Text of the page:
Wednesday, July 22, 2015

"Storm water, Arroyos, and Slope Stabilization Recommendations for Arid Lands"

Arroyo 41A Pre-Development
Our friend, Lois Balin, our Urban Wildlife Specialist, just shared with us a Texas Parks and Wildlife Department recently released paper on arroyos: "Storm water, Arroyos, and Slope Stabilization Recommendations for Arid Lands". It's short and easy to read and should be read by engineers, developers, builders, city planners, parks and rec people - and people such as yourself who care about our mountains and neighborhoods. Especially now that we are in the midst of our monsoon season and have already experienced flooding due to poorly planned and managed sprawl, it would be wise to think about how we treat our arroyos in the future. City Council reps lust for park ponds. But park ponds don't do what arroyos can do if treated correctly. In upcoming posts, I'm going to be saying more about the flooding on the north-side of the Archaeology Museum/"Wilderness Park" grounds. This paper will give you some background as well as background any time arroyos and development are discussed. For now, some takeaway quotes (but please read the paper HERE):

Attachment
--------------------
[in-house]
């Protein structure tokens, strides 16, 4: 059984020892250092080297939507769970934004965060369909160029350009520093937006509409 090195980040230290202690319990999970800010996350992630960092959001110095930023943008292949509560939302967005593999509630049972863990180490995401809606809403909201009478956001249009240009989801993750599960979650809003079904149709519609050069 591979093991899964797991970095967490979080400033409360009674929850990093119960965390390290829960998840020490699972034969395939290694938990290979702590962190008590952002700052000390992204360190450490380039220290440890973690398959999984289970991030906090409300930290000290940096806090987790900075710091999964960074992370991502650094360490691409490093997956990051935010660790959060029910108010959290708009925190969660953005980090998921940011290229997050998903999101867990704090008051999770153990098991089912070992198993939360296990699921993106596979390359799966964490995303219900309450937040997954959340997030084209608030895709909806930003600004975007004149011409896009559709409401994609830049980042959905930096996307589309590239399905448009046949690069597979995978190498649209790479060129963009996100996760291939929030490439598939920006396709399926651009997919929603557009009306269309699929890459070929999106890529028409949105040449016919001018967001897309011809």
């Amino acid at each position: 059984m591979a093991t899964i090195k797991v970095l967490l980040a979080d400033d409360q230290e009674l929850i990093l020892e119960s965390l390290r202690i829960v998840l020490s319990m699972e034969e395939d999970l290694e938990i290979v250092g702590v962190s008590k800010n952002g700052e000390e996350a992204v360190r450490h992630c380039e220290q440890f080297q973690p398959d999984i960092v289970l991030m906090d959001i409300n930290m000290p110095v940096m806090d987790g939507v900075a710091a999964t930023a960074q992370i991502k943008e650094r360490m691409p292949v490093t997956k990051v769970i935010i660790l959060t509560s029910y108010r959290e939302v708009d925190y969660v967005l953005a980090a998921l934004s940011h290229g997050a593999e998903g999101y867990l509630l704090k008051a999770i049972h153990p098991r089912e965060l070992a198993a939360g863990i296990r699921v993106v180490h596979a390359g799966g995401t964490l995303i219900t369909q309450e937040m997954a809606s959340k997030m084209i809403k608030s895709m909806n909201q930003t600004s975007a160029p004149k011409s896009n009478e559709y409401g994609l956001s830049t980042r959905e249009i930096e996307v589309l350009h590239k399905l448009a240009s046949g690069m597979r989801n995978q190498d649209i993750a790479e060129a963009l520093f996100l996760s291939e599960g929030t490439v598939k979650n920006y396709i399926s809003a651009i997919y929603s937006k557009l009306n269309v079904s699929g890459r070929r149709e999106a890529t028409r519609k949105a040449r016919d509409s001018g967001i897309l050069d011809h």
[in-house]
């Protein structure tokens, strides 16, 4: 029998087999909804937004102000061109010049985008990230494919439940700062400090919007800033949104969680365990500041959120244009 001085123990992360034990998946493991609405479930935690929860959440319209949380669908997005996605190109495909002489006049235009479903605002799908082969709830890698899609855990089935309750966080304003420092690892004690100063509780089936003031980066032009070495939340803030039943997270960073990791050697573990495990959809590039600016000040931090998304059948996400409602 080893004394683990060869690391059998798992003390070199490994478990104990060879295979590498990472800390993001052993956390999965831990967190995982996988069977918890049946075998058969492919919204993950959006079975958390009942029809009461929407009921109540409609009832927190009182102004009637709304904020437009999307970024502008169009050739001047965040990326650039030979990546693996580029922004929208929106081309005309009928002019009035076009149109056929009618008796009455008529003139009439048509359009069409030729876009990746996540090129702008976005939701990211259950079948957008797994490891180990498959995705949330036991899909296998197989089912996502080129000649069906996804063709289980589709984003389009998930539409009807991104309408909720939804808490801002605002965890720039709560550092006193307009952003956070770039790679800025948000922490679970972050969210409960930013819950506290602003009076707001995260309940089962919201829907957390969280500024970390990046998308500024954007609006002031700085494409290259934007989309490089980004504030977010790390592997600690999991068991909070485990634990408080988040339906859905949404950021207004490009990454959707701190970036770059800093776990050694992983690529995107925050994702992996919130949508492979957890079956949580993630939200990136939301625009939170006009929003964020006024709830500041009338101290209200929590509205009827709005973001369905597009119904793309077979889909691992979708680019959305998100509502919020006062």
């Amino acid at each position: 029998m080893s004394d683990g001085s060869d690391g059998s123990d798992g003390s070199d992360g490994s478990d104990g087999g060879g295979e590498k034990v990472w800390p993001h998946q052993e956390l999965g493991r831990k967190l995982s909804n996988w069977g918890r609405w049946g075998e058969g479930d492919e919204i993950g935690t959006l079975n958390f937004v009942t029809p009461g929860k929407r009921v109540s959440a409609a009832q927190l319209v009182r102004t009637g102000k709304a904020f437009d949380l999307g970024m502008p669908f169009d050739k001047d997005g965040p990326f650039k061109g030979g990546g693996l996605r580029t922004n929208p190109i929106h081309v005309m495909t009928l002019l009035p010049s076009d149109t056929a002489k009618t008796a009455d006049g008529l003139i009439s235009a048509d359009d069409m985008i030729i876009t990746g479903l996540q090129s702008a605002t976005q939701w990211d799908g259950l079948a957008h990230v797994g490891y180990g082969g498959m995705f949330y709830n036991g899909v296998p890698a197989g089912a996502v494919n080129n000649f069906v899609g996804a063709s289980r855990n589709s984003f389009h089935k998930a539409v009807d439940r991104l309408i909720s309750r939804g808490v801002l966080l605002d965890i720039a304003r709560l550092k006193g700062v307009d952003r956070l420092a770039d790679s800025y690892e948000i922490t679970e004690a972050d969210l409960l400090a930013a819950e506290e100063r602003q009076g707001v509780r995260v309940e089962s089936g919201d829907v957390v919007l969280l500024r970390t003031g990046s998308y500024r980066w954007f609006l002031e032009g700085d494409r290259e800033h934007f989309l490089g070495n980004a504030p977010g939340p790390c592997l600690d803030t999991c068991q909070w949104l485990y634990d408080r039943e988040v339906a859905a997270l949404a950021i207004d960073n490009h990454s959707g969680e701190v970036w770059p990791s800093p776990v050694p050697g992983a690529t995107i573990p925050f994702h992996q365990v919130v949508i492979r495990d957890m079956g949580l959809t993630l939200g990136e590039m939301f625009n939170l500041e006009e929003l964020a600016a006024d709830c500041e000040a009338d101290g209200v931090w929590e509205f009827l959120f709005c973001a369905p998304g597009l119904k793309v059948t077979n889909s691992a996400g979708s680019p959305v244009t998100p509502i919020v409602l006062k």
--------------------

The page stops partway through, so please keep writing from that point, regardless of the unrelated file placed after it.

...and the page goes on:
"Traditional arroyo management using concrete walls, channels, and culverts, and building on floodplains creates unhealthy stream systems. Traditional methods are expensive to build and maintain and mostly lead to more problems while removing vegetation and wildlife."

"A holistic approach to channel systems must consider the vegetation as a key component. A 200’ buffer zone along arroyos would provide stability of the lands.  Vegetation has a huge influence on runoff, erosion, and sediment transport in arroyos.  Growth of vegetation protects the soil surface from erosion and crust formation, improves soil structure and macro-porosity by enhancing infiltration rates, and provides wildlife habitat."  

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